As the final installment in our Unclutterer month of sharing, I am honored to present Gina Trapani, founding editor of Lifehacker.com, a daily blog about software and personal productivity. We are truly honored to have Gina as our keynote guest post author.
Just like physical clutter creates negative psychic weight, so does clutter in the digital spaces we work in every day—like our email inboxes. Email overload is one of the biggest sources of anxiety and overwhelming for anyone who works on a computer every day. When you’re faced with an inbox stuffed with hundreds of messages—and you’re not sure what you meant to do with each of them—it’s too easy to feel like you’re drowning in stuff and you’ll never catch up. Here are a few simple ways you can clean up your email box and get that wonderful feeling of being free and clear of email overload.
The Big Inbox Dump
If you’re starting out with an inbox full of messages dating back months, it’s time to move them out of your sight and start fresh. The reason why all those messages piled up for so long is that you didn’t handle them as they came in, and that’s the first habit you’re going to get into—starting today. Make a new folder called “Backlog,” and move all the messages in your inbox older than a day into that folder. Phew! I bet you feel lighter already. (Don’t worry—we’ll talk about how you’re going to get to those later.)
Make an Empty Inbox a Habit
Starting right here and right now, you’re going to process your email as it comes in, and as you’re done with each message, you’re going to either delete it or file it away in a folder separate from your inbox. This means your inbox will be completely empty—clutter-free!—on a regular basis. From here on in, think of your inbox as a temporary holding pen for stuff you haven’t dealt with yet. (Which, coincidentally, is the definition of “inbox.”) Once you make a decision or take an action on a message, move it out of your inbox. That way, you can see at a glance what email you have to process, and everything else is out of sight (and out of mind.)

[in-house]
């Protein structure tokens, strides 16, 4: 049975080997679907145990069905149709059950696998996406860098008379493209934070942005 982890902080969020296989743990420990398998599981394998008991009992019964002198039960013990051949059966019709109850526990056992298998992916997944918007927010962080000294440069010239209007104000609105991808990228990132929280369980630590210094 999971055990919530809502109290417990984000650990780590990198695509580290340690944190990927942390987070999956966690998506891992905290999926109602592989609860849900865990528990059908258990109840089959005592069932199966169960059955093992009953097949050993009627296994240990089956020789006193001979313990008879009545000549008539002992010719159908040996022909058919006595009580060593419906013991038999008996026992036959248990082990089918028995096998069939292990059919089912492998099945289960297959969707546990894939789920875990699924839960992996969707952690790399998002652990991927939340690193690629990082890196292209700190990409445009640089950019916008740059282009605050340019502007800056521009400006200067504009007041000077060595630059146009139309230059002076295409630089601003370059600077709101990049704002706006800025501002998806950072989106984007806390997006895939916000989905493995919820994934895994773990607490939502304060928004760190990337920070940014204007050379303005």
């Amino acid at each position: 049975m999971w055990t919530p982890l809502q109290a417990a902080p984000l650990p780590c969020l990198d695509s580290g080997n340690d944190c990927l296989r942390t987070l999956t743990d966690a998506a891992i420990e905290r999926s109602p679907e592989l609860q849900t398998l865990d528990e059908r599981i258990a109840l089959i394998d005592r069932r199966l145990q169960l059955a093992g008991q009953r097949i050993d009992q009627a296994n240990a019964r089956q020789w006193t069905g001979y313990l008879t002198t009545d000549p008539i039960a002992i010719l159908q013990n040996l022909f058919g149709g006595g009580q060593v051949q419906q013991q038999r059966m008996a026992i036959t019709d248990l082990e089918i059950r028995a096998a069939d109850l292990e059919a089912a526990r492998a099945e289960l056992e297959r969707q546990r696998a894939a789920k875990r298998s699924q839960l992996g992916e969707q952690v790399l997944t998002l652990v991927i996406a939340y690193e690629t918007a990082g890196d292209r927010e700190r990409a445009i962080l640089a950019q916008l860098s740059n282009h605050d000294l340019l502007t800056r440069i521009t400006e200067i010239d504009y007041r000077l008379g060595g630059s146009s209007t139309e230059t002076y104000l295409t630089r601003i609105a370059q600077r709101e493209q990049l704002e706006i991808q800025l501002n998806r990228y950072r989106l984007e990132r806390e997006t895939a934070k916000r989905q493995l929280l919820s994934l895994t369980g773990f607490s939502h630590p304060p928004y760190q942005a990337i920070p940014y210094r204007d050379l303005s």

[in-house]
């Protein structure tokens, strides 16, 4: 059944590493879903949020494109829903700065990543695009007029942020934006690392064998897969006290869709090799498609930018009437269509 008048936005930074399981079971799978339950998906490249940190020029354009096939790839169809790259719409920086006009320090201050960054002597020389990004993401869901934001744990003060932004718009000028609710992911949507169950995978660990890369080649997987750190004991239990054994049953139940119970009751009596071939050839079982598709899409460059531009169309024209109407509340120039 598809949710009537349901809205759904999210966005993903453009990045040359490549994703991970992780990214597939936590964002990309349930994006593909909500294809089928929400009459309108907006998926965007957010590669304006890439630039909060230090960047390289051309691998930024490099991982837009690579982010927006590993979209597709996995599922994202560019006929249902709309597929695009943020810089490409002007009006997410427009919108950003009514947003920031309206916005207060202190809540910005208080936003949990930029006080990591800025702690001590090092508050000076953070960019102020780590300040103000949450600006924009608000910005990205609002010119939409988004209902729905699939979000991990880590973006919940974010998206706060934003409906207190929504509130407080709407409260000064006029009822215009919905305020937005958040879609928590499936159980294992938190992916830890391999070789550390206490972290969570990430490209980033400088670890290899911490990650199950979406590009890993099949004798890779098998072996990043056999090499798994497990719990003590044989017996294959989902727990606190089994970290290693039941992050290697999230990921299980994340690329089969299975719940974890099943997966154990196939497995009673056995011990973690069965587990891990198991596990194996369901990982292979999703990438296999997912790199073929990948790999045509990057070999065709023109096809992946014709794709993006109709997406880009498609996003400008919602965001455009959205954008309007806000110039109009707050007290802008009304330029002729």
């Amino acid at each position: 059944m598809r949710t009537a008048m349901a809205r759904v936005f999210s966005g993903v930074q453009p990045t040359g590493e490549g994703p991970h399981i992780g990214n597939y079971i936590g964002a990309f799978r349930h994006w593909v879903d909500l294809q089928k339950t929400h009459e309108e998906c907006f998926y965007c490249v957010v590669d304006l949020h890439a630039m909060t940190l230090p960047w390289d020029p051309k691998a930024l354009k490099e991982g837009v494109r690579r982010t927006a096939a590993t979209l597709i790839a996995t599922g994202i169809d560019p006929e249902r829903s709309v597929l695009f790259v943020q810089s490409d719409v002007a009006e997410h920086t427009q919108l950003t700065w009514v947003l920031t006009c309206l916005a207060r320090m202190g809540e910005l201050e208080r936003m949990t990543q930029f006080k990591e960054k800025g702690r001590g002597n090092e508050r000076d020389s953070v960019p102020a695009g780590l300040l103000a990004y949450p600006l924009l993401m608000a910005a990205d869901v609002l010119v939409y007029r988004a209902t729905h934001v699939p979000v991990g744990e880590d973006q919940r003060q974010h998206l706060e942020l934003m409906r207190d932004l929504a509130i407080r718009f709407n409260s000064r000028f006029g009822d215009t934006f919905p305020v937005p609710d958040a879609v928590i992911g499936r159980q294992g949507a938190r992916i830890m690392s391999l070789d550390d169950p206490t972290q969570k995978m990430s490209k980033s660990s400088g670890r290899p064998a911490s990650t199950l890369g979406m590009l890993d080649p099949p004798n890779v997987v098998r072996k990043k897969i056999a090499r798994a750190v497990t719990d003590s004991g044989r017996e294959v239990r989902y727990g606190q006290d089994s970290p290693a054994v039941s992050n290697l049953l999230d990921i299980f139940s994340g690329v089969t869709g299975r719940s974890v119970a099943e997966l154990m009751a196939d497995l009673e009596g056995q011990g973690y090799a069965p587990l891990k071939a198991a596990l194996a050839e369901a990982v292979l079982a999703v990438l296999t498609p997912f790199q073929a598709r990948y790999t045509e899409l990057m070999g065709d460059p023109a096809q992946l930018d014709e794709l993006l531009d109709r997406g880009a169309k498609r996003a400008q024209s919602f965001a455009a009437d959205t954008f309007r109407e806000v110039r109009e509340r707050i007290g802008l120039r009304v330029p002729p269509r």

The Fewer Folders, The Better
Since we come from the physical, paper world, we tend to have a “filing cabinet” approach to our digital documents. But you don’t have to make as many digital folders as you do physical folders because you can search digital documents like email in ways you can’t search paper. So when you decide on the folders (or Gmail labels) you want to use to organize your email, don’t go overboard. Use as few filing places as possible to keep things simple. Remember, you don’t want to trade inbox clutter for folder clutter.
Tackle the Backlog
Now that you’ve processed today’s messages and gotten to an empty inbox and a resolution to keep it that way, it’s time to tackle your backlog folder. First, ask yourself: if an email is older than a month, does the sender really still expect a response? Be honest. Most likely, the answer is no. If it was that important, the sender probably contacted you again more recently, or using another method. This may seem scary to some folks, but I recommend taking all the messages older than a month (or even two or three weeks, for the brave!) and simply moving them into your email archive.
Now you’ve got email backlog from the past month to process. Each day, commit to reducing this pile by half. Start at the oldest messages and respond and file using your new folder system. If you’ve got 500 backlogged messages, after the first day you’ll only have 250. After the second, 125. The third, 62, and so on. Within a couple of weeks, using this new system, you’ll be free and clear from email backlog.
Remember: New messages that come in today get priority over backlog. Your new empty inbox habit will be the key to keeping your inbox clutter-free from day to day. Once you’ve read a message, decide what to do with it on the spot. Don’t leave anything in your inbox, and you’ll thank yourself every time you read the words “You have no new messages.”
Gina Trapani’s new book, Upgrade Your Life, is a compilation of Lifehacker.com’s best tips for working smarter. You can download a free sample chapter of Upgrade Your Life at the book’s official web site.